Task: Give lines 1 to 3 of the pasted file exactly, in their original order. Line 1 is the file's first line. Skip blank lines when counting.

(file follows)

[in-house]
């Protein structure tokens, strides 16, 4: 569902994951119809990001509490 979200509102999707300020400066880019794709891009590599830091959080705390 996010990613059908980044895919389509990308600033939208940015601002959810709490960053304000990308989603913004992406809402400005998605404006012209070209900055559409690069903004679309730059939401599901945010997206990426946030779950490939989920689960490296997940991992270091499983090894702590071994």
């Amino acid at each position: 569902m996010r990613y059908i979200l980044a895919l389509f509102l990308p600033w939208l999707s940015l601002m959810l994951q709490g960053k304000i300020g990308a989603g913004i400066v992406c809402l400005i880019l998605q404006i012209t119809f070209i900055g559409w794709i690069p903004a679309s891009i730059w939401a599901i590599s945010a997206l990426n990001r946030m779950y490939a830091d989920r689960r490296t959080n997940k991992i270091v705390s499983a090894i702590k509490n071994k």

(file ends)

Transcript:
[in-house]
């Protein structure tokens, strides 16, 4: 569902994951119809990001509490 979200509102999707300020400066880019794709891009590599830091959080705390 996010990613059908980044895919389509990308600033939208940015601002959810709490960053304000990308989603913004992406809402400005998605404006012209070209900055559409690069903004679309730059939401599901945010997206990426946030779950490939989920689960490296997940991992270091499983090894702590071994």
């Amino acid at each position: 569902m996010r990613y059908i979200l980044a895919l389509f509102l990308p600033w939208l999707s940015l601002m959810l994951q709490g960053k304000i300020g990308a989603g913004i400066v992406c809402l400005i880019l998605q404006i012209t119809f070209i900055g559409w794709i690069p903004a679309s891009i730059w939401a599901i590599s945010a997206l990426n990001r946030m779950y490939a830091d989920r689960r490296t959080n997940k991992i270091v705390s499983a090894i702590k509490n071994k």